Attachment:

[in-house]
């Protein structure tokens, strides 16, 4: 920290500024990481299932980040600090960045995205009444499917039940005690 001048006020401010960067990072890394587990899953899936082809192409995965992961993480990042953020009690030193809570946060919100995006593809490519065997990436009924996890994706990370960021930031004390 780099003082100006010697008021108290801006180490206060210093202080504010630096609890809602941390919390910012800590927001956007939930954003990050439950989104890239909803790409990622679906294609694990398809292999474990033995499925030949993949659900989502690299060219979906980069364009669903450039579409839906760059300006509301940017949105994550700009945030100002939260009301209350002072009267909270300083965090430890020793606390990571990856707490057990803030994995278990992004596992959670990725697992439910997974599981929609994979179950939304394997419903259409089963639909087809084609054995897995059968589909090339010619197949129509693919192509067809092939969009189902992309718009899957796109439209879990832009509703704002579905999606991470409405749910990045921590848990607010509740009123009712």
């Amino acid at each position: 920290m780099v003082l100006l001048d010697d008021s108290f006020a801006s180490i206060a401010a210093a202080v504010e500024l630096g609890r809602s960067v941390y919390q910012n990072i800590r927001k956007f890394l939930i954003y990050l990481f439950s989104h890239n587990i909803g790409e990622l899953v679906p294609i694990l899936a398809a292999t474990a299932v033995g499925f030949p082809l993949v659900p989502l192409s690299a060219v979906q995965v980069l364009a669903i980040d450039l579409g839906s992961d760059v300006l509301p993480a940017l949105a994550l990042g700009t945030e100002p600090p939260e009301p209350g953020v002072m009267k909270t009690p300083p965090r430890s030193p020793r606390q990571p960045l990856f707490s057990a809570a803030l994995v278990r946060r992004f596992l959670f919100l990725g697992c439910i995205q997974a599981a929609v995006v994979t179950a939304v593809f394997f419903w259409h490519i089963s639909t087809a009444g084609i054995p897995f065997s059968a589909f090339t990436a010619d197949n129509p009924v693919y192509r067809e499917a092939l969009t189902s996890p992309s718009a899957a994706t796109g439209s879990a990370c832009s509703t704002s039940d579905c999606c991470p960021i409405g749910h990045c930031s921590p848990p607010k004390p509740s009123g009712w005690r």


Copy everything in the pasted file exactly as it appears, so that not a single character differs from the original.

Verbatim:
[in-house]
């Protein structure tokens, strides 16, 4: 920290500024990481299932980040600090960045995205009444499917039940005690 001048006020401010960067990072890394587990899953899936082809192409995965992961993480990042953020009690030193809570946060919100995006593809490519065997990436009924996890994706990370960021930031004390 780099003082100006010697008021108290801006180490206060210093202080504010630096609890809602941390919390910012800590927001956007939930954003990050439950989104890239909803790409990622679906294609694990398809292999474990033995499925030949993949659900989502690299060219979906980069364009669903450039579409839906760059300006509301940017949105994550700009945030100002939260009301209350002072009267909270300083965090430890020793606390990571990856707490057990803030994995278990992004596992959670990725697992439910997974599981929609994979179950939304394997419903259409089963639909087809084609054995897995059968589909090339010619197949129509693919192509067809092939969009189902992309718009899957796109439209879990832009509703704002579905999606991470409405749910990045921590848990607010509740009123009712």
């Amino acid at each position: 920290m780099v003082l100006l001048d010697d008021s108290f006020a801006s180490i206060a401010a210093a202080v504010e500024l630096g609890r809602s960067v941390y919390q910012n990072i800590r927001k956007f890394l939930i954003y990050l990481f439950s989104h890239n587990i909803g790409e990622l899953v679906p294609i694990l899936a398809a292999t474990a299932v033995g499925f030949p082809l993949v659900p989502l192409s690299a060219v979906q995965v980069l364009a669903i980040d450039l579409g839906s992961d760059v300006l509301p993480a940017l949105a994550l990042g700009t945030e100002p600090p939260e009301p209350g953020v002072m009267k909270t009690p300083p965090r430890s030193p020793r606390q990571p960045l990856f707490s057990a809570a803030l994995v278990r946060r992004f596992l959670f919100l990725g697992c439910i995205q997974a599981a929609v995006v994979t179950a939304v593809f394997f419903w259409h490519i089963s639909t087809a009444g084609i054995p897995f065997s059968a589909f090339t990436a010619d197949n129509p009924v693919y192509r067809e499917a092939l969009t189902s996890p992309s718009a899957a994706t796109g439209s879990a990370c832009s509703t704002s039940d579905c999606c991470p960021i409405g749910h990045c930031s921590p848990p607010k004390p509740s009123g009712w005690r």